Aug 232014


The idea of going to war wearing jewelry might seem odd, but during World War II, men’s sterling silver bracelets like this were traditionally given to departing U.S. soldiers by their sweethearts; bestowed as a token of love, but also to identify the body if they were killed in combat. This example was given to pilot “F. Griscom” of the U.S. Army Airborne Corps or “A.B.C.” (as stated on the reverse).

A rare and compelling bit of romantic military history!


status: sold

 Posted by at 9:25 PM
Aug 162014

Here’s yet another fantastic vintage pepper mill designed by the incomparable Jens Harald Quistgaard. Fitted with the famous, flawless Peugeot mechanism, this model is one of his earliest designs (made for Dansk before they brand-named their goods; this one is simply stamped “Danmark”). Wonderfully collectible, this is a quintessential example of artistic form combined with effortless functionality: perfectly Danish Modern.

status: sold

 Posted by at 12:11 AM
Jun 152014


1967: The Summer of Love and rock and roll. But just months before everyone got wild at Woodstock, legendary illustrator Stanley Mouse, the man behind countless classic concert posters and record album-sleeves, produced this iconic image for the Sierra Club’s 10th Biennial Wilderness Conference.

Significantly influenced by the graphic sensibilities of the Art Nouveau movement, Stanley’s work featured heavily ornamented, hand-drawn fonts and intricately decorative scrollwork in psycadellic, eye-bending compositions (his work for The Grateful Dead being the best known examples). The design for this one is a bit more tame; however, the image of the noble savage surrounded by a marijuana-leaf boarder effectively declares, without a doubt, the Sierra Club’s true target audience.

Ephemera like this paper poster were never intended to last longer than the events they advertised, so mint examples like this one that survived the 60s unscathed (like the hippies themselves), are incredibly rare, indeed!

status: sold

 Posted by at 11:05 PM
Jan 032014

In the incomparable classic black and white romantic comedy “Roman Holiday”, there are actually three incredible stars: Audrey Hepburn, Gregory Peck, and Hubert de Givenchy. Women still swoon for Gregory; and of course, Audrey’s beauty is legendary, but it was Givenchy that presented her to perfection! His costume designs for this film and many others starring Miss Hepburn continue to dazzle and delight in true, timeless fashion.

Audrey and Hubert were close friends for most of their lives, and in 1957, Givenchy asked his master perfumer to create the now-famous fragrance, L’Interdit especially for her. The name means “The Forbidden”; and, like Audrey herself, it is both delicate and complex, as well as demure and devastatingly sexy. Miss Hepburn wore L’Interdit exclusively as her very own private perfume; and then, in the early 1960s, Givenchy made it available to the world… Citrus, peach and strawberry swirl with rose, jasmine and violets to sway above sandalwood, amber and vetiver: a fragrance worthy of a silver screen goddess—or any woman who seeks to beguile her leading man!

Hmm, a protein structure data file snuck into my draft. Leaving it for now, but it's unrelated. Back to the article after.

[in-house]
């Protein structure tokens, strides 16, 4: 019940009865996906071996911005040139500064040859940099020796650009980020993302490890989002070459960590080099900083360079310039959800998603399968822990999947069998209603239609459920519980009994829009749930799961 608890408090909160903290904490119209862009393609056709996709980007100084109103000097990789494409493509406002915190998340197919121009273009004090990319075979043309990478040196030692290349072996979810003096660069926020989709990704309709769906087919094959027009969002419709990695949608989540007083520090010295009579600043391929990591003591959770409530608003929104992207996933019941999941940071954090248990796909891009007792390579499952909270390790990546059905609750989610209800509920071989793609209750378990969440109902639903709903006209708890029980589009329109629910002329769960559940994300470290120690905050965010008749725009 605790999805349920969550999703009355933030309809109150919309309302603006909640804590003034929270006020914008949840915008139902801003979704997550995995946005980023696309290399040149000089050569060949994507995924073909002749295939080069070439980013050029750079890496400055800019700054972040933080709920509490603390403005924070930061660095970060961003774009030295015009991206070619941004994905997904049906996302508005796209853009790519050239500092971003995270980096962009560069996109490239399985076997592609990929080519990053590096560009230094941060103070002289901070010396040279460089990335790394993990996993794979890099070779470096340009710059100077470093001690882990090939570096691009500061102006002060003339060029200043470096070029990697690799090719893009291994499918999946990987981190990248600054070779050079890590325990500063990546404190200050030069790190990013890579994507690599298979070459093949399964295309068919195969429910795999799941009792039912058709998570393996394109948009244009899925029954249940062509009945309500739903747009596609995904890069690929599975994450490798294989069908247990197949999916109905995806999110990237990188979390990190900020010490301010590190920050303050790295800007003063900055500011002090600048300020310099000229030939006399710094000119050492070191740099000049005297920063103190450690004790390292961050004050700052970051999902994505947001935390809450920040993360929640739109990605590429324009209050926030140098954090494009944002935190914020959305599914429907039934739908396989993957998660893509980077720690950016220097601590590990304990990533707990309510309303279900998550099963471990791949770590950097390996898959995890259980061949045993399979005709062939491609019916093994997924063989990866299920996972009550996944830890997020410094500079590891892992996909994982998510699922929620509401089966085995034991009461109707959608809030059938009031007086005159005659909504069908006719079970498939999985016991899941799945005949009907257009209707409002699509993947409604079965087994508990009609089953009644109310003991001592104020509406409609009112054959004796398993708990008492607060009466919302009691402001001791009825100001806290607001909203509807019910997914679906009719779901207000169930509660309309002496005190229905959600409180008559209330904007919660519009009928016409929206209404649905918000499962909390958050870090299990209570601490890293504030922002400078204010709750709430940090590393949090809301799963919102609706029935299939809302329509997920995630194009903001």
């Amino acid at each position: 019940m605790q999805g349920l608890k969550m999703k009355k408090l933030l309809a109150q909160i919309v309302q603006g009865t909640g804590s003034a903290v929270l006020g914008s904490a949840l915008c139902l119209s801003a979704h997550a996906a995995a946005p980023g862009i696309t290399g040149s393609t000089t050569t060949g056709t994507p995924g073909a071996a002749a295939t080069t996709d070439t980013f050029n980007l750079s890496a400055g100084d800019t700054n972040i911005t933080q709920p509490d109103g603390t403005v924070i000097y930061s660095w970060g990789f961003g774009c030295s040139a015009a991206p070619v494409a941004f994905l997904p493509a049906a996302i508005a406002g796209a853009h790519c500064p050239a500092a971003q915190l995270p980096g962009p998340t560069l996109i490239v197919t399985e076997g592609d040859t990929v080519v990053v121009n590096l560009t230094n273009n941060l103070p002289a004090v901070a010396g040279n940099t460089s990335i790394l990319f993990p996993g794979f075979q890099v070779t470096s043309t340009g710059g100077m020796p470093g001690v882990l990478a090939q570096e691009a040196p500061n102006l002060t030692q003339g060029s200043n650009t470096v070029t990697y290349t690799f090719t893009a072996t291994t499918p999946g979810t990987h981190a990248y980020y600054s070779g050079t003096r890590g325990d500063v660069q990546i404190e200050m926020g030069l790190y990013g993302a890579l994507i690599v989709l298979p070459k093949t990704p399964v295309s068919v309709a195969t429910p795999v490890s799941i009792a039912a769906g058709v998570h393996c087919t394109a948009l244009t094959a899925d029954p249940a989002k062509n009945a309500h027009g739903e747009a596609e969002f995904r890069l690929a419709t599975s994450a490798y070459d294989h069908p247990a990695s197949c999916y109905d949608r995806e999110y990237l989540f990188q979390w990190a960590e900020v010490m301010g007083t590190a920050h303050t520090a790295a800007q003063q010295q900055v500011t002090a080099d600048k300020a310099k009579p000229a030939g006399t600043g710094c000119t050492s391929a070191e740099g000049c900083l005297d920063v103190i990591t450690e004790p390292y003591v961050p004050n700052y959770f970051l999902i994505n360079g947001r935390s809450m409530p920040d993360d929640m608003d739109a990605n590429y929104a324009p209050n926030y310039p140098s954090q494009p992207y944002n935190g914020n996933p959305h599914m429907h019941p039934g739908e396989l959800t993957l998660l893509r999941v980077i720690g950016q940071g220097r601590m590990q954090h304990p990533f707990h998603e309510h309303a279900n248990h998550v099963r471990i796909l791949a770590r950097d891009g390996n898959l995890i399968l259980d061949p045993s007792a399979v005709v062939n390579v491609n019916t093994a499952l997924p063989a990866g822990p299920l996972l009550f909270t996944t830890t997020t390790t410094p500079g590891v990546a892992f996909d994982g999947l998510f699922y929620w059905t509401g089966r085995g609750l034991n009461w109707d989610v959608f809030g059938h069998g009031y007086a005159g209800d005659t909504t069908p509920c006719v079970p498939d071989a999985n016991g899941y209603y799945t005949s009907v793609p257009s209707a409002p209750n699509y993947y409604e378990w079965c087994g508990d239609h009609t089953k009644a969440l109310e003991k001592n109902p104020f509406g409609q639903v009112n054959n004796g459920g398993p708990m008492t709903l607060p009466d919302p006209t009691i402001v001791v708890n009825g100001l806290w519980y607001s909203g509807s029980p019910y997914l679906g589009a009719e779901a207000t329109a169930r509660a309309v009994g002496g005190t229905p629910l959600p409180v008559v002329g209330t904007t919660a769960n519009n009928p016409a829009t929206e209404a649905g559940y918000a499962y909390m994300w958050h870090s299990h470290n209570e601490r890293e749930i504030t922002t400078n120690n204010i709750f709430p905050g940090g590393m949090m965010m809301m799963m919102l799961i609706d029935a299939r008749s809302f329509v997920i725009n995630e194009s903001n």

status: sold

 Posted by at 3:12 AM
Aug 222013

Jens Quistgaard must have loved pepper. This is evident by the fact that he designed dozens of completely unique pepper-mills (some that even incorporated salt-shakers) for Dansk of Denmark; each one a work of art, each a mini-monument of culinary architecture. Here is his “phillips screwdriver” design, so-called for the bold cross-knob on top.

Recently, through research and experimentation, I’ve developed an amazing, all-natural method to restore and beautify any and all wooden kitchen items; one that’s perfect for cutting the grease and grime of decades, eliminating bacteria, and returning warmth and glow to the woodgrain. The trick is simple, yet counter-intuitive: fine-grade steel-wool and lemon juice. No soap, no sanding, just good old fashioned elbow-grease and the miraculous properties of citrus. Don’t be afraid to rinse the wood thoroughly after a thorough buffing with lemon juice―but be sure to pat-dry immediately; then, after the wood is completely air-dry, polish with pure food-grade mineral oil. Nothing else cleans as safely or brings out the glow and luster as wonderfully. Works a treat on salad bowls, too!

It seems a shame to me that our modern world, despite its many advances, completely fails to produce anything as simply elegant as that executed by Jens more than half a century ago . . .  But that’s just one of the many reasons that makes collecting genuine Danish Modern designs so satisfying and enjoyable!

status: sold

 Posted by at 5:09 AM
Jun 022013

There’s absolutely nothing like the bold design of the middle 20th century, as this hanging lamp attests. A frosted glass orb and a UFO-shaped lamp shade covered in soft velvet-green flocking make for a truly Space Age look: stark, elegant, and perfectly modern. Worthy of any Bond villain’s lair!

status: sold

 Posted by at 9:06 PM
May 202013